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Multi-Valued Logic, Neutrosophy, and Schrödinger Equation

By Smarandache, Florentin

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Book Id: WPLBN0002828444
Format Type: PDF eBook:
File Size: 1.67 MB
Reproduction Date: 7/31/2013

Title: Multi-Valued Logic, Neutrosophy, and Schrödinger Equation  
Author: Smarandache, Florentin
Language: English
Subject: Non Fiction, Education, Neutrosophic Systems
Collections: Authors Community, Mathematics
Publication Date:
Publisher: World Public Library
Member Page: Florentin Smarandache


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Smarandache, B. F., & Christianto, V. (2013). Multi-Valued Logic, Neutrosophy, and Schrödinger Equation. Retrieved from

This book was intended to discuss some paradoxes in Quantum Mechanics from the viewpoint of Multi-Valued-logic pioneered by Lukasiewicz, and a recent concept Neutrosophic Logic. Essentially, this new concept offers new insights on the idea of ‘identity’, which too often it has been accepted as given.

The book is motivated by observation that despite almost eight decades, there is indication that some of those paradoxes known in Quantum Physics are not yet solved. In our knowledge, this is because the solution of those paradoxes requires re-examination of the foundations of logic itself, in particular on the notion of identity and multi-valuedness of entity.

2 Lukasiewicz Multi-Valued-logic: History and Introduction to Multi- Valued Algebra 2.1 Introduction to trivalent logic and plurivalent logic We all have heard of typical binary logic, Yes or No. Or in a famous phrase by Shakespeare: “To be or not to be.” In the same way all computer hardwares from early sixties up to this year are built upon the same binary logic. It is known that the Classical Logic, also called Bivalent Logic for taking only two values {0, 1}, or Boolean Logic from British mathematician George Boole (1815-64), was named by the philosopher Quine (1981) “sweet simplicity.” [57] But this typical binary logic is not without problems. In the light of aforementioned ‘garment analogue’, we can compare this binary logic with a classic black-and-white tuxedo. It is timeless design, but of course you will not wear it for all occasions. Aristotle himself apparently knew this problem; therefore he introduced new terms ‘contingency’ and ‘possibility’ into his modal logic [5]. And then American logician Lewis first formulated these concepts of logical modality.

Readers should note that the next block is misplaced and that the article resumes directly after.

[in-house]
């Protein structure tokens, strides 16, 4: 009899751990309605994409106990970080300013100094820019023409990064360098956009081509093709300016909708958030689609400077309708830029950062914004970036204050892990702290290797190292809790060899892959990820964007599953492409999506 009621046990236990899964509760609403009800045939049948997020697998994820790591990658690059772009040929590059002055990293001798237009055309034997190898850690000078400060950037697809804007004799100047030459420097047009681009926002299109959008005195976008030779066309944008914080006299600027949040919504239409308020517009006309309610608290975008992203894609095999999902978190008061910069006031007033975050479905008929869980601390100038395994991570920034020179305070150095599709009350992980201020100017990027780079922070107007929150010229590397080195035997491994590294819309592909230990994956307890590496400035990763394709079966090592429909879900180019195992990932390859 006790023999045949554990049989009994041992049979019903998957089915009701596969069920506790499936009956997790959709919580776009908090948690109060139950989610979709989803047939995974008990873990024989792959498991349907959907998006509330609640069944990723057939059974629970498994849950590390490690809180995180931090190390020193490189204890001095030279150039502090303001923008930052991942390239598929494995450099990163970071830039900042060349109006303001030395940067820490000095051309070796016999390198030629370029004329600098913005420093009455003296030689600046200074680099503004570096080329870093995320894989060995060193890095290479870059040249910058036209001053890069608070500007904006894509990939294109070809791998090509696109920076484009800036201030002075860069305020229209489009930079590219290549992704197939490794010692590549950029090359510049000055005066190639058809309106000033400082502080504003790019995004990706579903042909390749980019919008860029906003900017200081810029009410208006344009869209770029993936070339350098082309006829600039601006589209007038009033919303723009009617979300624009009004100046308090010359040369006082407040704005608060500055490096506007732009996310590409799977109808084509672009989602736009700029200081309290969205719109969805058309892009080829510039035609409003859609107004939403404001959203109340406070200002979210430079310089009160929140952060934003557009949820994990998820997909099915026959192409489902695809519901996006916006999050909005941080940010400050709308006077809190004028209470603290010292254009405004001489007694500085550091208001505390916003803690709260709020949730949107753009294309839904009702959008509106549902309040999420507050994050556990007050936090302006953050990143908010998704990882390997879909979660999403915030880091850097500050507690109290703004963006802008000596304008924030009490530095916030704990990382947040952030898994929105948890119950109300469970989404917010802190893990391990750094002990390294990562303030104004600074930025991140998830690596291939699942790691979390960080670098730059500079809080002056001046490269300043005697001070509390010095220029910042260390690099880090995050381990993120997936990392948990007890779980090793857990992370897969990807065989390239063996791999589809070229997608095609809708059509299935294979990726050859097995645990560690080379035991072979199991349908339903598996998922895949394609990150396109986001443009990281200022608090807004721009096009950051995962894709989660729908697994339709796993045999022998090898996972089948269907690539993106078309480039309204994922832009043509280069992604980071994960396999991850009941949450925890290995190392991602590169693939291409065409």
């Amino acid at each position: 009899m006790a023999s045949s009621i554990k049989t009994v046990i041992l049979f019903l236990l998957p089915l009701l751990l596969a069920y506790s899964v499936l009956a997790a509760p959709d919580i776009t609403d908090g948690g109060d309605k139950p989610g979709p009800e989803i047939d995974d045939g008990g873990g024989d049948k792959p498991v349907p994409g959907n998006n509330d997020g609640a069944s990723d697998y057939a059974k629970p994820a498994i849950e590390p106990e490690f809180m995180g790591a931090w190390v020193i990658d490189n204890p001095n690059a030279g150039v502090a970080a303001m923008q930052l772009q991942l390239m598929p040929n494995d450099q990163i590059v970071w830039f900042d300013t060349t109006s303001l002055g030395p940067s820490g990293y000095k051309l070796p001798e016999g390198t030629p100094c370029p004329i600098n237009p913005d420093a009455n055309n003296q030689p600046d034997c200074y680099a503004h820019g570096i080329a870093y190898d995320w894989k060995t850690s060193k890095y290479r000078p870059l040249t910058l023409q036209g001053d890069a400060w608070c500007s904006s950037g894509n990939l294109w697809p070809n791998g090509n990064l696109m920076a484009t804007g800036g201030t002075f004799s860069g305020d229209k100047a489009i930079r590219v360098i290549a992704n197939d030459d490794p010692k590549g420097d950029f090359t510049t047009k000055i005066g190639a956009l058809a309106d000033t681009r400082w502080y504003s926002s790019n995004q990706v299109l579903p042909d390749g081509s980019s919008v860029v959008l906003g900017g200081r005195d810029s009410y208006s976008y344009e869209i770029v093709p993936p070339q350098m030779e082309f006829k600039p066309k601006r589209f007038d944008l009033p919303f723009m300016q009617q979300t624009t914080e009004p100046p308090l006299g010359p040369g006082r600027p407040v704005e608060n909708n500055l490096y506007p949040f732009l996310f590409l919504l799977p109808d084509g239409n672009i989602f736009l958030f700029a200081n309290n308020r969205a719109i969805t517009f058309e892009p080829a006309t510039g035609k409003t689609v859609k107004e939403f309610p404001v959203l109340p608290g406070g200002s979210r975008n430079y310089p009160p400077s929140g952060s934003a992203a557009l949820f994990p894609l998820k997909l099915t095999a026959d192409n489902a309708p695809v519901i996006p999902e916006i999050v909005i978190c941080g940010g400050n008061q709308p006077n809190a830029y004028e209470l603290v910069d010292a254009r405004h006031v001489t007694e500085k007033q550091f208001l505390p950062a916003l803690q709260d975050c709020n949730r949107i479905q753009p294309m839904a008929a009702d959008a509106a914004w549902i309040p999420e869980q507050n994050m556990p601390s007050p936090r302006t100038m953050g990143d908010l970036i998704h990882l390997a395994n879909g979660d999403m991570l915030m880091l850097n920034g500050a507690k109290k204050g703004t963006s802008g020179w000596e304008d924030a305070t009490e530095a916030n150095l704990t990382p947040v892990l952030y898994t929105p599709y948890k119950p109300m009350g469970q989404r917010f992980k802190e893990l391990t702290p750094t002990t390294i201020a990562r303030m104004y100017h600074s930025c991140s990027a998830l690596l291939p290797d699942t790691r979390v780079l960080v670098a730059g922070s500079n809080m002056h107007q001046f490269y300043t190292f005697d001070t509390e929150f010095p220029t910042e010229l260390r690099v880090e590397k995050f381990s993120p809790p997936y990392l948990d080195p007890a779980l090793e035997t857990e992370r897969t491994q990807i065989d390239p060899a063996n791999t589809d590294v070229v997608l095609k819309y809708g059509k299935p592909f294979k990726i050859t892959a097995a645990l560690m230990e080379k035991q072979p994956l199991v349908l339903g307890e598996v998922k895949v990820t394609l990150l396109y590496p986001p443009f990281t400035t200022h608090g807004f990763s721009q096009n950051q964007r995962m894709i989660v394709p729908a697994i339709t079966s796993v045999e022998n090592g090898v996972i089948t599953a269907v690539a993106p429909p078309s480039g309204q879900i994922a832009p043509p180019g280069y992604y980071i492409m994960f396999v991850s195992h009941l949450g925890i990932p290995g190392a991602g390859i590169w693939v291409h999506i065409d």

Table of Contents
Contents Foreword 6 1 Introduction: Paradoxes, Lukasiewicz, Multi-Valued logic 7 2 Lukasiewicz Multi-Valued Logic: History and Introduction to Multi-Valued Algebra 10 2.1. Introduction to trivalent logic and plurivalent logic 10 2.2. History of Lukasiewicz and Multi-Valued Logic 12 2.3. Introduction to Multi-Valued Algebra, Chang’s Notation 15 2.4. Linkage between Multi-Valued Logic and Quantum Mechanics 15 2.5. Exercise 17 3 Neutrosophy 25 3.1. Introduction to Neutrosophy 25 3.2. Introduction to Non-Standard Analysis 26 3.3. Definition of Neutrosophic Components 27 3.4. Formalization 28 3.5. Evolution of an Idea 30 3.6. Definition of Neutrosophic Logic 31 3.7. Differences between Neutrosophic Logic and IFL 32 3.8. Operations with Sets 33 3.9. Generalizations 34 4 Schrödinger Equation 39 4.1. Introduction 39 4.2. Quantum wave dynamics and classical dynamical system 43 4.3. A new derivation of Schrödinger-type Equation 45 5 Solution to Schrödinger’s Cat Paradox 47 5.1. Standard interpretation 47 5.2. Schrödinger’s Cat Paradox 48 5.3. Hidden-variable hypothesis 50 5.4. Hydrodynamic viewpoint and diffusion interpretation 50 5.5. Some less known interpretations 51 5.6. How Neutrosophy could offer solution to Schrödinger’s Cat Paradox 52 6 Quantum Sorites Paradox and Quantum Quasi-Paradoxes 54 6.1. Introduction 55 6.2. Sorites Paradox and Quantum Sorites Paradox 56 7 Epistemological Aspects of Multi-Valued-Logic 57 7.1. Non-standard real numbers and real sets 62 7.2. Epimenidean Paradox and Grelling Paradox 62 7.3. Neutrosophic Statistics and Neutrosophic Probability Space 64 7.4. Generalization of Other Probability 65 8 Postscript: Schrödinger Equation and Quantization of Celestial Systems 67 Epilogue 76 Acknowledgment 78 References 79 Appendix I: An example of self-referential code 88 Appendix 2: Summary of bibliography of Non-Standard Logic 93 Appendix 3: List of some known paradoxes 95 Appendix 4: A few basic notations 103 Appendix 5: A few historical achievements in foundation of set theory 105


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